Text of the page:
Chapter

Disorders relating to use of PCP and hallucinogens

Henry David Abraham

in New Oxford Textbook of Psychiatry

Second edition

Published on behalf of Oxford University Press

Published in print February 2012 | ISBN: 9780199696758
Published online October 2012 | e-ISBN: 9780191743221 | DOI: http://dx.doi.org/10.1093/med/9780199696758.003.0064
Disorders relating to use of PCP and hallucinogens

More Like This

Show all results sharing these subjects:

  • Psychiatry
  • Addiction Medicine

GO

Show Summary Details

Preview

Phencyclidine (PCP, ‘angel dust’) is an arylcyclohexylamine dissociative anaesthetic. It was first abused in the United States in New York and San Francisco in the 1960s, but abuse declined when a broad range of adverse complications was noted. Agents that alter perception and mood without disorientation typify hallucinogenic drugs. They have been known and used for millennia for purposes ranging from magical to medical. Hallucinogenic drugs comprise not so much a single class of compounds, but a multiple classes affecting different neuronal receptors. This chapter looks at the epidemiology, acute physiological effects, and adverse effects of both PCP and hallucinogens. it also covers PCP delirium, PCP-induced psychotic disorder, PCP abuse, dependence, and organic mental disorder, and finally human experimentation with hallucinogens.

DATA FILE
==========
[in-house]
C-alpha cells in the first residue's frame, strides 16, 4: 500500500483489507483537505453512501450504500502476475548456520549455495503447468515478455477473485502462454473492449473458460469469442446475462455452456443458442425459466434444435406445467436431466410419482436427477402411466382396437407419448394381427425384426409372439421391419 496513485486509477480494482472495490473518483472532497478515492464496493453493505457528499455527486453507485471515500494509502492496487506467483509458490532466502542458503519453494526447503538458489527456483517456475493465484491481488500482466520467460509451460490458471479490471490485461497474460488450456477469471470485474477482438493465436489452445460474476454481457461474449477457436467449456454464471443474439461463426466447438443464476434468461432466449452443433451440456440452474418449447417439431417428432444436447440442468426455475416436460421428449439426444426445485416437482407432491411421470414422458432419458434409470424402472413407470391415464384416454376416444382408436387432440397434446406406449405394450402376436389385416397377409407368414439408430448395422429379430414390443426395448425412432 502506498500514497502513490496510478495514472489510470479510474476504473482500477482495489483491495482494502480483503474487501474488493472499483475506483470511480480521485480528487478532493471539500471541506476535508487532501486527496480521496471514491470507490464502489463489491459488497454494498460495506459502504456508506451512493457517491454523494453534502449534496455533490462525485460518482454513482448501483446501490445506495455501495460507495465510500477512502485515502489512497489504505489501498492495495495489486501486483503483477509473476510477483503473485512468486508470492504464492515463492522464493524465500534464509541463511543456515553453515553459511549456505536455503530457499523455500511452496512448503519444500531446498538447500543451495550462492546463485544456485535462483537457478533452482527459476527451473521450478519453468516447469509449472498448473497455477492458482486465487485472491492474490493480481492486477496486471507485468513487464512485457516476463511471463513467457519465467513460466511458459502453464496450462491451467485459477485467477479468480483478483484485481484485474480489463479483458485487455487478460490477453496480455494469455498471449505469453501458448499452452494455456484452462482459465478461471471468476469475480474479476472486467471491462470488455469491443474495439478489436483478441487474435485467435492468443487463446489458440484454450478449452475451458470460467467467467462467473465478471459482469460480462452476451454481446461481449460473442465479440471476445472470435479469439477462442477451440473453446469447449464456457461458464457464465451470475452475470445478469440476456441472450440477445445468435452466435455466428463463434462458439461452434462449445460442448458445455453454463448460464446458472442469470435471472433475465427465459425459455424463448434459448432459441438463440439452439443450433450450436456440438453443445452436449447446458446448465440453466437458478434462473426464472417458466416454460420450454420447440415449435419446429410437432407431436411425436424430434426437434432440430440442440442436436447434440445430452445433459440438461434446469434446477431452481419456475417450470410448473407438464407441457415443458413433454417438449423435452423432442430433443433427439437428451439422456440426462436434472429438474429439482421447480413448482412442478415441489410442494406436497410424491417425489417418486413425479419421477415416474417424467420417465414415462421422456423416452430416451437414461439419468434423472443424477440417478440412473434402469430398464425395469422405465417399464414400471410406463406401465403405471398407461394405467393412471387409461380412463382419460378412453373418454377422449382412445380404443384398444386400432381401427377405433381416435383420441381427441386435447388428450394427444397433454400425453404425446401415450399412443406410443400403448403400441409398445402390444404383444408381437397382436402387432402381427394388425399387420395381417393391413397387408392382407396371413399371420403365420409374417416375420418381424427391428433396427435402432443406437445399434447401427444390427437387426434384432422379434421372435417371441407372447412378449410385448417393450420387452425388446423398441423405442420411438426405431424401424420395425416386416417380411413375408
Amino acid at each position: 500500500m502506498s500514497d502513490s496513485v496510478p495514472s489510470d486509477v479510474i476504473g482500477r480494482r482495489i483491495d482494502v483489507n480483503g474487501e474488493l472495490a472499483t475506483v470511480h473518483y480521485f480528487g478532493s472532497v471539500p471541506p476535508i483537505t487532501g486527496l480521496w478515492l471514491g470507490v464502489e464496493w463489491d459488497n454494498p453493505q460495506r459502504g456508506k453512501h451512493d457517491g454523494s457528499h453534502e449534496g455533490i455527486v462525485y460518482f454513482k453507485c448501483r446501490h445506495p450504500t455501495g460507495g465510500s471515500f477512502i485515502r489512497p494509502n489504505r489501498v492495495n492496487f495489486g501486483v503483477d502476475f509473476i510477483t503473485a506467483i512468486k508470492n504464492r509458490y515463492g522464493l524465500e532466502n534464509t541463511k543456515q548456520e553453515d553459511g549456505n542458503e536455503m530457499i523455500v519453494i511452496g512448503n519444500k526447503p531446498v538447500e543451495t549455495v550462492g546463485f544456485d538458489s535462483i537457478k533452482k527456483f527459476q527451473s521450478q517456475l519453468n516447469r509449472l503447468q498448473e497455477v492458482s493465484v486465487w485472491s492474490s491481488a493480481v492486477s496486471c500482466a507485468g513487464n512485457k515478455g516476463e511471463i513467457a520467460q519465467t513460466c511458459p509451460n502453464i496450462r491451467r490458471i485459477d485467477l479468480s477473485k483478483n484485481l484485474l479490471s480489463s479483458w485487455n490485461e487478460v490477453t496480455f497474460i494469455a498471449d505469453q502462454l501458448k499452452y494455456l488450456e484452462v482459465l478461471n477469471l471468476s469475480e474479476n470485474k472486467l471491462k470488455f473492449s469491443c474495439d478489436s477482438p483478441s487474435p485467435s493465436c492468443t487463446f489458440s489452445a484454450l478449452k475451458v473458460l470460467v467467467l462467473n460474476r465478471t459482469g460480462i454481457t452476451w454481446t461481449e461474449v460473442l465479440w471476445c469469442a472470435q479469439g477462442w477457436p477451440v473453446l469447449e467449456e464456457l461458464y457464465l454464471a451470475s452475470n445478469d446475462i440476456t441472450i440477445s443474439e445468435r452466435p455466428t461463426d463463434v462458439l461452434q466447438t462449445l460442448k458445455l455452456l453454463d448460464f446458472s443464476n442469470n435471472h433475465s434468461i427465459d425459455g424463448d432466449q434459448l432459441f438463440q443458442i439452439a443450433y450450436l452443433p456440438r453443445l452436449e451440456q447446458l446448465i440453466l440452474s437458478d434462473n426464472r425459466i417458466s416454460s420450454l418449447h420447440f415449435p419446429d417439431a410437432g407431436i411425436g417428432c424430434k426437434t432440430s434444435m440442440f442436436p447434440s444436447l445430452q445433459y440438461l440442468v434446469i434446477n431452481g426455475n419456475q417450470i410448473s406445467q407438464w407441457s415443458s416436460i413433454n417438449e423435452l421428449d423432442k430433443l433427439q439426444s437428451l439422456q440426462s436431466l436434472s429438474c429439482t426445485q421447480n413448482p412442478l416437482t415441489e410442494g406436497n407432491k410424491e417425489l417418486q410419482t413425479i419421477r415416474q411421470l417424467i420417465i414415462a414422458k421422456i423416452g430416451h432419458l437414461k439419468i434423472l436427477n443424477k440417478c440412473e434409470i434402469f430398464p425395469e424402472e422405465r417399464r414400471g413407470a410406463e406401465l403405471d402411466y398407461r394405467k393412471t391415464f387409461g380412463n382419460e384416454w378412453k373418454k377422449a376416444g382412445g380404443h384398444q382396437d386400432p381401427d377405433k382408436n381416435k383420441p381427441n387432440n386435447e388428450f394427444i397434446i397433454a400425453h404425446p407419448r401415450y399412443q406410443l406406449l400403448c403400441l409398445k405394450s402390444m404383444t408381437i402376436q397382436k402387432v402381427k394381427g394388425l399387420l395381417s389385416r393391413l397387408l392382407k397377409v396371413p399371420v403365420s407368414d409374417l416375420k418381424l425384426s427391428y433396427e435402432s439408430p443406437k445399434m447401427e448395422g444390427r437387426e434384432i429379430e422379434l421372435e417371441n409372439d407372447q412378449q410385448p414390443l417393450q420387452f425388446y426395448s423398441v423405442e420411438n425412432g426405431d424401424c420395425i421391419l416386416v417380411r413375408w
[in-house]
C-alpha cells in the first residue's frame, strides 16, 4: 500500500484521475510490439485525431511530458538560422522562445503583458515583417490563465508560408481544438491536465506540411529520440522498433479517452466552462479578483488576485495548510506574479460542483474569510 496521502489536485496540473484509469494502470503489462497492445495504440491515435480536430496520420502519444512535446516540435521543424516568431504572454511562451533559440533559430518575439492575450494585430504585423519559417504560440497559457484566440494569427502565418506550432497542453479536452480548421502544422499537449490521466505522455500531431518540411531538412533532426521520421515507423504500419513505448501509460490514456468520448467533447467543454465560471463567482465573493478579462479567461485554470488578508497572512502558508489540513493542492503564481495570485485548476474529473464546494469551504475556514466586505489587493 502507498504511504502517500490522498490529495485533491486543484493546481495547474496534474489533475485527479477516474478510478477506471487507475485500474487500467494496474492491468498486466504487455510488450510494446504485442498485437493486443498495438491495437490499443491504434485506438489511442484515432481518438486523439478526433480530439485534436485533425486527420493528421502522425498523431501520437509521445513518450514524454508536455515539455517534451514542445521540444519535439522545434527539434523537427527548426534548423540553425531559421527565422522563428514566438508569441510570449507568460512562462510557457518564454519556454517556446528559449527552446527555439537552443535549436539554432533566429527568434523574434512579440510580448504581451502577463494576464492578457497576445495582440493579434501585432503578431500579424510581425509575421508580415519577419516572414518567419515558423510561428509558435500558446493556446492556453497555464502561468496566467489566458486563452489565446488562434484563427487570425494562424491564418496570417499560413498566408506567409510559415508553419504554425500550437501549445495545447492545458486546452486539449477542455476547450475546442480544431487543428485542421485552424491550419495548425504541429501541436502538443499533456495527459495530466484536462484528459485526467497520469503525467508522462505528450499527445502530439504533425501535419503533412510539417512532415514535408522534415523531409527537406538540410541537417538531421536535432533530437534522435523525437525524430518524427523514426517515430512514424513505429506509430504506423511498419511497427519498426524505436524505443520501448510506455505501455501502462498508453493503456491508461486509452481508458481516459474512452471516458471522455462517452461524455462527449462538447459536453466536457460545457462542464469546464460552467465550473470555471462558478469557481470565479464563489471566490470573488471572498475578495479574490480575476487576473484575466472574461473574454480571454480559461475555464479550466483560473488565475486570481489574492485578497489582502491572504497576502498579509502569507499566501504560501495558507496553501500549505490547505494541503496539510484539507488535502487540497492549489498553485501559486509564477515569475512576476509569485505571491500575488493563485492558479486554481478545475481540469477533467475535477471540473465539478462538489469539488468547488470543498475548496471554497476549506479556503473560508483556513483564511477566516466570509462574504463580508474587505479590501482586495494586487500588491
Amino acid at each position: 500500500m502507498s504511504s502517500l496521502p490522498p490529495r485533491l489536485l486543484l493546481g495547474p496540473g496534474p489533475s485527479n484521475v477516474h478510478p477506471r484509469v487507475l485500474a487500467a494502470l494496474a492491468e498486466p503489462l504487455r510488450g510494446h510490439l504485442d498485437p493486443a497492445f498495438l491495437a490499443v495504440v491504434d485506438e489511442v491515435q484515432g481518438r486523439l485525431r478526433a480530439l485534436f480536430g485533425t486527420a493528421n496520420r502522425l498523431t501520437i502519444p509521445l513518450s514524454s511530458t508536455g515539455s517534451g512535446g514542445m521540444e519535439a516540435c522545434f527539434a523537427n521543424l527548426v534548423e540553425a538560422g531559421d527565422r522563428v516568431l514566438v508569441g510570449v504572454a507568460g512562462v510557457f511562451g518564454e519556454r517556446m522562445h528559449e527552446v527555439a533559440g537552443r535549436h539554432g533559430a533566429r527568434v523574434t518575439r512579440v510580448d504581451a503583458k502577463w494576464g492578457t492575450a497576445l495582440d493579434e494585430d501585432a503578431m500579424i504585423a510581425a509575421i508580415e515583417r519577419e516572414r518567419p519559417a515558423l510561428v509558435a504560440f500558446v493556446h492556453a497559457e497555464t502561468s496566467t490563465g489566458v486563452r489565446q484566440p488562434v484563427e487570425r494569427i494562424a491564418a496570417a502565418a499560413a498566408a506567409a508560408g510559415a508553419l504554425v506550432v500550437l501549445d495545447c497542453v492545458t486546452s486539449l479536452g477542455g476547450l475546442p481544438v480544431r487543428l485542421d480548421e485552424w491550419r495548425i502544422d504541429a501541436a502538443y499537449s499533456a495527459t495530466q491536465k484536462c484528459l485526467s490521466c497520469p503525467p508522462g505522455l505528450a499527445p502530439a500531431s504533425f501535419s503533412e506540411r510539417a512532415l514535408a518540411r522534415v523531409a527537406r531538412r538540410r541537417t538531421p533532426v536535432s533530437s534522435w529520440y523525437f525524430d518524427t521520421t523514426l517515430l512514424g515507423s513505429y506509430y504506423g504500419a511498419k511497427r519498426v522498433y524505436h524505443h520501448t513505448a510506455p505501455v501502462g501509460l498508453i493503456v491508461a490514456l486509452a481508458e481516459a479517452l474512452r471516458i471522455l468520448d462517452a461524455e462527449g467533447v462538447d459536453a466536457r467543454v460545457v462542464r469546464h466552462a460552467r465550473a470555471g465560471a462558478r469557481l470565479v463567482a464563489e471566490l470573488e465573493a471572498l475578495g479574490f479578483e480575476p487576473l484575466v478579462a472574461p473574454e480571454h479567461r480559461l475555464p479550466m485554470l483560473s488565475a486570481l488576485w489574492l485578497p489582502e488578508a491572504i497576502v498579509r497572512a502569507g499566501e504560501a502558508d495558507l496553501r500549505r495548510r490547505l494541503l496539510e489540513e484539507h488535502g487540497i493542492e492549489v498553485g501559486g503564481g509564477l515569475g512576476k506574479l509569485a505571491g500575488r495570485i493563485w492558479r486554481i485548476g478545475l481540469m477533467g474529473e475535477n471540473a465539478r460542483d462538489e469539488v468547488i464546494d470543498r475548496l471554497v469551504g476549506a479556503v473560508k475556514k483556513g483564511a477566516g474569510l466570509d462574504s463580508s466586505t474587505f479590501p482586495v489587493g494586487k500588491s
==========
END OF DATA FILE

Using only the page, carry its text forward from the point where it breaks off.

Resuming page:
Chapter.  3519 words. 

Subjects: Psychiatry ; Addiction Medicine

Full text: subscription required

How to subscribe Recommend to my Librarian

Buy this work at Oxford University Press »

Users without a subscription are not able to see the full content. Please, subscribe or login to access all content.